JEFFREY BROWN: Well, so, James Womack, look forward then for us. What kind of company might emerge? What role might it play in a future American industry, corporate life?

JAMES WOMACK: Well, I think this is a playable lie. They're now going to write down the legacy costs of the past. They're going to write down the "Generous Motors" compensation. They will now have sort of normal compensation.

And there are some good car people at General Motors. Their factories are actually quite productive. Their quality has gotten much better.

So the question going forward, I think, is, can they re-engage with the American people as consumers? G.M. absolutely had the pulse on American taste for a very long time, and then, as you've just heard, they really lost it in the '80s and '90s.

And so now the question is, can they rethink what General Motors is and explain that in a way that American consumers want to be involved, want to be back in the G.M. family?

And that's the creative sort of magic part of management, is to look out at a new situation, see the new opportunity, and seize that opportunity. But it's very much on the product side, that the production side is now really being taken care of, the supply base, which is another long story, is being taken care of, as well.

The real question for the future, I think, is in terms of product. And in particular, can G.M. develop products that Americans will cheerfully pay good money for, what you might call BMW or Toyota money, for a product that's in a certain place in the market?

But right now, G.M. has higher production cost and lower selling prices, which is a hopeless combination. They're now going to have -- production costs, I think, are going to be well in hand. The question is, can they get higher, which is to say the successful selling prices that they need to move ahead?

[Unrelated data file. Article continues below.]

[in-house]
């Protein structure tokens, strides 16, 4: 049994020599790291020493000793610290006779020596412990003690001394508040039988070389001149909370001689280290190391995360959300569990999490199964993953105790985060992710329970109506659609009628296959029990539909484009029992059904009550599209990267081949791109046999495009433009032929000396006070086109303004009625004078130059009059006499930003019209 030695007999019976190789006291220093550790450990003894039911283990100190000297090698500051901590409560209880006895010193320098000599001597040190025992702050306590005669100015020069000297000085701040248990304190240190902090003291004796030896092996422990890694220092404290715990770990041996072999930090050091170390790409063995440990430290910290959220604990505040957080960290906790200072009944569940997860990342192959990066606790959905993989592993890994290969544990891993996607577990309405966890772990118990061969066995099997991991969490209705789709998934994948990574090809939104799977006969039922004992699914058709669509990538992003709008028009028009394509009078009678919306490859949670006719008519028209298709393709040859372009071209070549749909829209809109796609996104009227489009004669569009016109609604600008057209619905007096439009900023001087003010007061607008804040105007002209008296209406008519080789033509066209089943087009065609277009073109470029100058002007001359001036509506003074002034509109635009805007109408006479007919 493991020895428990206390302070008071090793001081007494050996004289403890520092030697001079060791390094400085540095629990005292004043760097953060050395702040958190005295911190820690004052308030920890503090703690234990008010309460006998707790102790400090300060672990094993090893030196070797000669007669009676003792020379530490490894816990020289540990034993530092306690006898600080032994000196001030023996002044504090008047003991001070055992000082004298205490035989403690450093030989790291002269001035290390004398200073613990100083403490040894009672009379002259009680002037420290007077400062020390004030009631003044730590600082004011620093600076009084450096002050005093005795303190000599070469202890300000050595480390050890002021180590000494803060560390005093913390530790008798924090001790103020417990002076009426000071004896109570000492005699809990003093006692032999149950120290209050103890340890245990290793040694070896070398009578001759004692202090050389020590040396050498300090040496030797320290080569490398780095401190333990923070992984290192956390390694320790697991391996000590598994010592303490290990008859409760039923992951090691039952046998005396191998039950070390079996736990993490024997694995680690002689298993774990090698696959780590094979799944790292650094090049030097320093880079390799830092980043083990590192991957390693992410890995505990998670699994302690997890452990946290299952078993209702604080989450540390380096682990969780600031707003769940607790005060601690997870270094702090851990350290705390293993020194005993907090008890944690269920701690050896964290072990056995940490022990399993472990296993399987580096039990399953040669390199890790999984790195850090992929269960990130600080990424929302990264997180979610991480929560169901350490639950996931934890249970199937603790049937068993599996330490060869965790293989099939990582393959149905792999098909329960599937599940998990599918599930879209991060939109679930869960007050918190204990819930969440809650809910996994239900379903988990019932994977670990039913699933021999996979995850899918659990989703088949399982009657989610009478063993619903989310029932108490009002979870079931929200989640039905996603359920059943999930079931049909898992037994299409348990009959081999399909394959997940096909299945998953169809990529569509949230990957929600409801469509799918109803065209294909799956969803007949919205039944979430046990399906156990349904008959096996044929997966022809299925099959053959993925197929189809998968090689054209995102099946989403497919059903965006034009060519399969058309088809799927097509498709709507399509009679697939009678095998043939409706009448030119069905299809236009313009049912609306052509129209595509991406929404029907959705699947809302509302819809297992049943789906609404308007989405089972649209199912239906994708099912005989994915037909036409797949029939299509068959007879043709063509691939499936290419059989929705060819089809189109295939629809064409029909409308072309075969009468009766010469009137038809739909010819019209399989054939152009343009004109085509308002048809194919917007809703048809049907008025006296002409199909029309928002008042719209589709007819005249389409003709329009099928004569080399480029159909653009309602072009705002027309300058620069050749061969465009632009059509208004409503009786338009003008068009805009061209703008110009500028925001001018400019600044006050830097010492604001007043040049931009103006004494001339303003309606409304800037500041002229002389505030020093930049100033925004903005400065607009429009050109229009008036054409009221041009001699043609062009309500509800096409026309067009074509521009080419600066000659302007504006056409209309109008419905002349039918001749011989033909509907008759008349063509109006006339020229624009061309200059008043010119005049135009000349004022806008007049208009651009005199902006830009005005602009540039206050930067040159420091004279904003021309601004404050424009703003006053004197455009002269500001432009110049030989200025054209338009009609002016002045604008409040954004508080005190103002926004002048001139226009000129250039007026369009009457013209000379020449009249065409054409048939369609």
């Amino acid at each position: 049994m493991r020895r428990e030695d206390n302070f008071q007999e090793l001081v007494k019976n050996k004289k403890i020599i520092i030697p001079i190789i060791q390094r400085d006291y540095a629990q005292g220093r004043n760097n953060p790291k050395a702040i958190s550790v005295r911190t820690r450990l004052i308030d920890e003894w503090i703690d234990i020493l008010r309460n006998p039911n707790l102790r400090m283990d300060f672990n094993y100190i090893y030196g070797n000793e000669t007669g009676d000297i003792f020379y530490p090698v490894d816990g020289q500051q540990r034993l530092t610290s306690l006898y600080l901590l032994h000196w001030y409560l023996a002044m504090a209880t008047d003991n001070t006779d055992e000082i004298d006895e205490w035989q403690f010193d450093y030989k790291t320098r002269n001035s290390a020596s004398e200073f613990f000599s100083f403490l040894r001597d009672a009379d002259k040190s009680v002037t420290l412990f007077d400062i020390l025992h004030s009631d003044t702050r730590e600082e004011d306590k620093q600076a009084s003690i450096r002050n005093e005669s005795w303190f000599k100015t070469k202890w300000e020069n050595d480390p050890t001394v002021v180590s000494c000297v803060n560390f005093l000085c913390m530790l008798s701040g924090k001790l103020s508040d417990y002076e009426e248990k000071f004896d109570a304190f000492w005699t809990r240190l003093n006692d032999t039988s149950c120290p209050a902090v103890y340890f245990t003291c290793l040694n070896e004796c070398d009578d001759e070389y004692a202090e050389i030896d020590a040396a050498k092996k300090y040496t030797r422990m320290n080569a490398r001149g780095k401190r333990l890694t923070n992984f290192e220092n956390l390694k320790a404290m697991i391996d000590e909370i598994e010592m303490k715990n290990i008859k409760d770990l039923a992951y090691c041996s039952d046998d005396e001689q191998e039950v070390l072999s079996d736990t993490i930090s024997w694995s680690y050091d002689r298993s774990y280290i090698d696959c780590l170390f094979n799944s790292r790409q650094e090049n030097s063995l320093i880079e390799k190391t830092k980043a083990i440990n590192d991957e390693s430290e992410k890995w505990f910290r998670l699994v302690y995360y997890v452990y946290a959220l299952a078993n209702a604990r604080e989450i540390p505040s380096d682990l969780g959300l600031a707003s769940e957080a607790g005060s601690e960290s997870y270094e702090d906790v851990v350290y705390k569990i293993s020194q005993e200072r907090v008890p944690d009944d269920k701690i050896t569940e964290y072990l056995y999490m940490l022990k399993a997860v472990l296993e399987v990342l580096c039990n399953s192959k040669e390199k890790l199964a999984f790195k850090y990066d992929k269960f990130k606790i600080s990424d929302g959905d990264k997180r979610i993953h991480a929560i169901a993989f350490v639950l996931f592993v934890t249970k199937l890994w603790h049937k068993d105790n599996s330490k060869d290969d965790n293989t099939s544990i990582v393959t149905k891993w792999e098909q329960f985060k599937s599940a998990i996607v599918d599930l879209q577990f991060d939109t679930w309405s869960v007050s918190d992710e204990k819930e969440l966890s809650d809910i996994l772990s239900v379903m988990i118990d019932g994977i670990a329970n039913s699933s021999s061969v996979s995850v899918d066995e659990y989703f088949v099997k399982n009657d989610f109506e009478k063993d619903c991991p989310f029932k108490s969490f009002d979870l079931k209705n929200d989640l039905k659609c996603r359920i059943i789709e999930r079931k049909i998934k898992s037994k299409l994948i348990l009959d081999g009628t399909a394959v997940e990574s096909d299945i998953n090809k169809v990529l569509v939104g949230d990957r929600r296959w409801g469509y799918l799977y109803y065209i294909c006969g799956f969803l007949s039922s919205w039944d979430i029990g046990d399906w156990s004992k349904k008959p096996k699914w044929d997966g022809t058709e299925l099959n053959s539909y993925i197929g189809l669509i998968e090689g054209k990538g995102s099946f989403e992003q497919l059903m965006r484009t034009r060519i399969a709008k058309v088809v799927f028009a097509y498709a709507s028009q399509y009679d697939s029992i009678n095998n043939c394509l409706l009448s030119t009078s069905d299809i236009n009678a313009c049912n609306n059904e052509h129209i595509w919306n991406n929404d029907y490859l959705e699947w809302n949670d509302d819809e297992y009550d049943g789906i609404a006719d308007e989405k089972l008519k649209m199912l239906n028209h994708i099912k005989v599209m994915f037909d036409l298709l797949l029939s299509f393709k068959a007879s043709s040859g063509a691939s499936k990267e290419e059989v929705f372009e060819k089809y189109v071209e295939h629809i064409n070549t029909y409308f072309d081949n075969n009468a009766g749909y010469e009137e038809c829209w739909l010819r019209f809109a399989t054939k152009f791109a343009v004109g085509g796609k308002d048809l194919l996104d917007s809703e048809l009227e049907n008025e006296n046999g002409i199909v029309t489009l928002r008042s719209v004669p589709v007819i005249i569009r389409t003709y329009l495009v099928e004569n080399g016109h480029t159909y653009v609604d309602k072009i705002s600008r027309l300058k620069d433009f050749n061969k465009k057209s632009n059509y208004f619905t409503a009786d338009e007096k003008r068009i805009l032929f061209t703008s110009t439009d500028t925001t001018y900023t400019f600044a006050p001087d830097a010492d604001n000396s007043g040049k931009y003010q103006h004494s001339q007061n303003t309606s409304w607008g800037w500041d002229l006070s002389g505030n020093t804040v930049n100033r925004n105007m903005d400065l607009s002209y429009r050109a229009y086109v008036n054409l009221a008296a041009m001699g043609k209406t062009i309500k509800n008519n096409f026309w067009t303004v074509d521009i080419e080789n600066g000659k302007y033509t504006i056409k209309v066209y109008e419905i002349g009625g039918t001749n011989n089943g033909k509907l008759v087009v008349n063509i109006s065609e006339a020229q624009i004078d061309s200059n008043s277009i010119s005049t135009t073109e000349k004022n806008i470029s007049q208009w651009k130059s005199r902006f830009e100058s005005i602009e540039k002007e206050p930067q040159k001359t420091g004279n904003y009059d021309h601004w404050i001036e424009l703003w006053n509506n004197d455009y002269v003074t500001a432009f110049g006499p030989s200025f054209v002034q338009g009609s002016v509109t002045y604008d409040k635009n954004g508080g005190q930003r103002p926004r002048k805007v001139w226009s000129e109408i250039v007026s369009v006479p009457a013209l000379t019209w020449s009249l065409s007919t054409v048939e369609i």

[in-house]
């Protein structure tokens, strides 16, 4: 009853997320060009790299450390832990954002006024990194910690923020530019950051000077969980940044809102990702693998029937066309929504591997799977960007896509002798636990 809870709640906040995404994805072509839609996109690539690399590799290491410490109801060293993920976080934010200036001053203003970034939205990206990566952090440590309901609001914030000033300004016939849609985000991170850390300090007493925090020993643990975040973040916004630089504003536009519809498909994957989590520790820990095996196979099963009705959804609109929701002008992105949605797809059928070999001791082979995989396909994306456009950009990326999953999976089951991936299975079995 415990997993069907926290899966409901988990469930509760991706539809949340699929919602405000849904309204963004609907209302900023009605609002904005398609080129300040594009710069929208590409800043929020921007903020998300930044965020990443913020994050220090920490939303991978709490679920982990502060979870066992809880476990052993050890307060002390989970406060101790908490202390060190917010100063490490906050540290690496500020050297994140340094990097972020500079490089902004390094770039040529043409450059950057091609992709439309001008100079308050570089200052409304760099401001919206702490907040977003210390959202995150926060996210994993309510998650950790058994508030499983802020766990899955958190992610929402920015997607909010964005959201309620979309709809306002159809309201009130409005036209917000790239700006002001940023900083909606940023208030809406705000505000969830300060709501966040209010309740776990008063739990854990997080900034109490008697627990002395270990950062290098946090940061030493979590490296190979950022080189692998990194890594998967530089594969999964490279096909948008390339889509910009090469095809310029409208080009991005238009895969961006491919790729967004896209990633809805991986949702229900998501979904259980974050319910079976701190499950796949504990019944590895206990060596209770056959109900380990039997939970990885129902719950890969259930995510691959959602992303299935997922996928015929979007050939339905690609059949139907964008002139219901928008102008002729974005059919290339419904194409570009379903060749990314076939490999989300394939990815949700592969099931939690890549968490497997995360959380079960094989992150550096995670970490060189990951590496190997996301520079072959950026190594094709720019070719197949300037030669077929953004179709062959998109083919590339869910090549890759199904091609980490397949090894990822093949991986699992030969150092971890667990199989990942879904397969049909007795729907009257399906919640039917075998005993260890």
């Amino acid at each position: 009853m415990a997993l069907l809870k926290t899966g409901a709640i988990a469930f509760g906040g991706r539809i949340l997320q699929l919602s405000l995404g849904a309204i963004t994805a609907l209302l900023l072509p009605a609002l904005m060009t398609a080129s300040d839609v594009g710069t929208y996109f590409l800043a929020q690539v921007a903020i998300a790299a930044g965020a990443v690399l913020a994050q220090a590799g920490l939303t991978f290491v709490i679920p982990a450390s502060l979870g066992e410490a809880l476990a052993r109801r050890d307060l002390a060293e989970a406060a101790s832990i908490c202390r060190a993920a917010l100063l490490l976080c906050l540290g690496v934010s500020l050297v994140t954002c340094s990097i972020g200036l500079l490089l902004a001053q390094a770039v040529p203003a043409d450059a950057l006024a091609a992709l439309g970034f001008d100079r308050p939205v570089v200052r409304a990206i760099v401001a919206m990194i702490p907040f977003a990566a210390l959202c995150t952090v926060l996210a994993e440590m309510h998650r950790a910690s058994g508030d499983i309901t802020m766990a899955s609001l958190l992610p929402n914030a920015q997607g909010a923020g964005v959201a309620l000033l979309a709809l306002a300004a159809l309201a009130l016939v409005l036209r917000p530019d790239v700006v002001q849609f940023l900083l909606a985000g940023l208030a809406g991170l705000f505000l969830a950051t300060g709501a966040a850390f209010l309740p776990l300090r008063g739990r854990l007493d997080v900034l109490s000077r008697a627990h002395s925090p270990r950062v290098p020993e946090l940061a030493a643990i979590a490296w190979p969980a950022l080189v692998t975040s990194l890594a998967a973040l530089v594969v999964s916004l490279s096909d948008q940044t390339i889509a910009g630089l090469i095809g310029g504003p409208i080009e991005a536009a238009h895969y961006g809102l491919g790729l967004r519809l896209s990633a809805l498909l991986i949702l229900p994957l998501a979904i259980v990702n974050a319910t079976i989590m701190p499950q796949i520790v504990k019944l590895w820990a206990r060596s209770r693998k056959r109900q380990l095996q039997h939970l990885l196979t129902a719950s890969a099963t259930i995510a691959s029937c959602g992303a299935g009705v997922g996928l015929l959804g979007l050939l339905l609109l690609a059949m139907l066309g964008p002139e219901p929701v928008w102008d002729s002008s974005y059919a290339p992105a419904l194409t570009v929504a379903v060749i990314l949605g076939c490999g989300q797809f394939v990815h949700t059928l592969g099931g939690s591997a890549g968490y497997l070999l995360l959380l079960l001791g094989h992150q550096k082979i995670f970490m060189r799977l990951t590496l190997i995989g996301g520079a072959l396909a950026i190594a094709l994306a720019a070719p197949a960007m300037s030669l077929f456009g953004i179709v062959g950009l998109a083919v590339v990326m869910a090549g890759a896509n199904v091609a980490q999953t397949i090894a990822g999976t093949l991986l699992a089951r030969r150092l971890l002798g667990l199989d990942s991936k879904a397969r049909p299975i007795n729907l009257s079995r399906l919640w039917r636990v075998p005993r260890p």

JEFFREY BROWN: All right, Dan Neil, what's your answer to that question about looking forward and what might emerge?

DAN NEIL: Well, I think, first of all, the rough justice of the reorganization has left General Motors without Saturn, which sold cars that were made by Opel, which is precisely the sort of cars that General Motors needs. The loss of Saturn will also blow a hole in G.M.'s CAFE numbers, which is very disconcerting.

The government is going to step up with a lot of money. I've seen numbers as high as $50 billion -- I think Mickey has reported that number -- to help General Motors restructure. Well, that's an awful lot of money.

And at the end of this, you're going to have a much smaller company with far fewer overhead costs. And it will be lean, and it will be filled with smart people.

They've also committed, at least notionally, to this idea of electrification of the automobile. You know, that's the sort of big idea that could propel General Motors in the future. I hope that they see it through.

JEFFREY BROWN: All right. We will leave it there and watch, of course. Dan Neil, James Womack, and Micheline Maynard, thank you, all three.

MICHELINE MAYNARD: Thank you.